Automatic label applying apparatus in accordance with the invention operates to prevent packages on the conveyor from being burned by a heated label applicator when no label is present. Furthermore, the apparatus can more easily be adjusted to handle packages of different sizes and to operate at different speeds than prior art apparatus because the interval between the time a package arrives at the station and the time a label is sensed as being present or absent is electronically controlled and can be altered to suit package size or machine operating speed merely by adjusting a rheostat without the need to change cams or gears. The apparatus includes adjustable time delay means which are completely electronic and which can be adjusted without tampering with mechanical portions of the machine. Furthermore, no specially sized cams or gears or other paraphernalia need to be kept on hand to enable time interval adjustment.
FIG. 1 is a perspective view of labelling apparatus embodying the invention taken from one side thereof;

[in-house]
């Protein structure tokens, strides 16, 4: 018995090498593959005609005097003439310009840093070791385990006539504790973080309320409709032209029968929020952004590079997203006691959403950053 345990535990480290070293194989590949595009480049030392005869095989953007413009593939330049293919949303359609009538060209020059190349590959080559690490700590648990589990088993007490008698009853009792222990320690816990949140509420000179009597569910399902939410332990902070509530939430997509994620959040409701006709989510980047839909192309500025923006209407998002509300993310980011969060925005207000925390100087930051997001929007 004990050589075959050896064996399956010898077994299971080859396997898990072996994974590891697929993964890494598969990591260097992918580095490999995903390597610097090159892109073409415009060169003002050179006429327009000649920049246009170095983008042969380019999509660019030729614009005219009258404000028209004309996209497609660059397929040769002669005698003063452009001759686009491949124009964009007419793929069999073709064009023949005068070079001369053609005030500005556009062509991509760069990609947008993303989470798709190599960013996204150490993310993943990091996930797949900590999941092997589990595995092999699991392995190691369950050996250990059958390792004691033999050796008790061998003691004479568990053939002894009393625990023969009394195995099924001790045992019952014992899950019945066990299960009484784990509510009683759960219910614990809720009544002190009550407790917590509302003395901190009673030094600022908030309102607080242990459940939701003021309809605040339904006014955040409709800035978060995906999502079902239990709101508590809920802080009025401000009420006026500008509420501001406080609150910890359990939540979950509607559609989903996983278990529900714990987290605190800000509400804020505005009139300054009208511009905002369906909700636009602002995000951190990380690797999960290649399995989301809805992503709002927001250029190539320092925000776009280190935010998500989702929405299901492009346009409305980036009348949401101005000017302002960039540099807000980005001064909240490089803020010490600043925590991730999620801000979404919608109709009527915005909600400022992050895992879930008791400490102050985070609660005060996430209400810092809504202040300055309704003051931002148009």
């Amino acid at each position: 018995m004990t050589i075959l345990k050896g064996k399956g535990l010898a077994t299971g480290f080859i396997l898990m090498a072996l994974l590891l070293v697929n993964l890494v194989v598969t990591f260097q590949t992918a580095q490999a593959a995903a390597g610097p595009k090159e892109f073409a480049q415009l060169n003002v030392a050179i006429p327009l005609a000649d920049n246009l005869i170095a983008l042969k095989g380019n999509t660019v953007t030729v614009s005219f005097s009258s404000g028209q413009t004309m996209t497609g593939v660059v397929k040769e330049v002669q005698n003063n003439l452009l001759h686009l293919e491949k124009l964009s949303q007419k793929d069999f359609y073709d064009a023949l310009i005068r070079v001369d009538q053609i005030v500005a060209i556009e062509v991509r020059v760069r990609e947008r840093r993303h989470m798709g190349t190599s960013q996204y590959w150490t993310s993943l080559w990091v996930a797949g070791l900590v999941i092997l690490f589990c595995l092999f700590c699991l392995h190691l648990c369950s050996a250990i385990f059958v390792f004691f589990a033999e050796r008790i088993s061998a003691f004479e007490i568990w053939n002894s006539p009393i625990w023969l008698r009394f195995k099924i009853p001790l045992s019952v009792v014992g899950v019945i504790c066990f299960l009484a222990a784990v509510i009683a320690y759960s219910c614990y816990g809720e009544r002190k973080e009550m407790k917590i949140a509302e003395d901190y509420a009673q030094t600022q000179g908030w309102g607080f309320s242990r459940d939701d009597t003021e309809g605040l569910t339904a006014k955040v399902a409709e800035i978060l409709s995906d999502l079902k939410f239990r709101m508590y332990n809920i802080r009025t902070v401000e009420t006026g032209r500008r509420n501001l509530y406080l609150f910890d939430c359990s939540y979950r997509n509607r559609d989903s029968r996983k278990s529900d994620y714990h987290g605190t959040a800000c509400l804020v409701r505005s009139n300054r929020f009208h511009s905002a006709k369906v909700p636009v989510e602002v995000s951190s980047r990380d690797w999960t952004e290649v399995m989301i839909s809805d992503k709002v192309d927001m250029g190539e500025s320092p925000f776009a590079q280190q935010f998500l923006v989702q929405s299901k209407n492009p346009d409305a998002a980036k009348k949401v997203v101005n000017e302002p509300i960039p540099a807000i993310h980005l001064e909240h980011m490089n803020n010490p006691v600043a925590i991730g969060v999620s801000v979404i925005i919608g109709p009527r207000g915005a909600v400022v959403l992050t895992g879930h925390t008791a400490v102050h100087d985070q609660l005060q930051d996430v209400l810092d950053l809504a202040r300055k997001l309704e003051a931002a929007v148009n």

FIG. 2 is an enlarged perspective view, partly schematic, of certain components in the apparatus shown in FIG. 1; and
FIG. 3 is a schematic diagram of a portion of the electrical control circuit for the apparatus shown in FIGS. 1 and 2.
Referring to FIG. 1, the numeral 10 generally designates automatic label printing and applying apparatus in accordance with the invention. Apparatus 10 comprises a suitable supporting framework 12 on which are mounted a sloped roller gravity type delivery conveyor 14 onto which unlabelled packages descend from a suitable source (not shown) and a tiltable roller platter 16 having driven belts 18 thereon for receiving packages from roller conveyor 14 and delivering them to a scale 20 having a package weighing surface 22. Scale 20 senses package weight and transmits signal information to a label printer 24 concerning package weight and that a package is about to be presented for labelling. A sweep arm 26 is provided for moving the packages from scale surface 22 onto a slotted surface 28 having slots 30 therein for accommodating the vertically and horizontally movable pins 32 of a disappearing pin type conveyor 34 which conveys the packages along surface 28 to a label application station and from thence, after labelling, off of surface 28 and onto another conveyor (not shown). Sweep arm 26 aligns the packages longitudinally of slotted surface 28 and a pusher arm 36 engages the packages and aligns them transversely of the surface.
Label printer 24 comprises label issuing means 38 including a trough or dispenser 40 from whence a printed label is lifted by a label pick-up and transfer means 42 and delivered to a label applicator means 44 for application to an appropriate package. A label patting means 46 is provided to insure that the label is securely attached to each package after its application.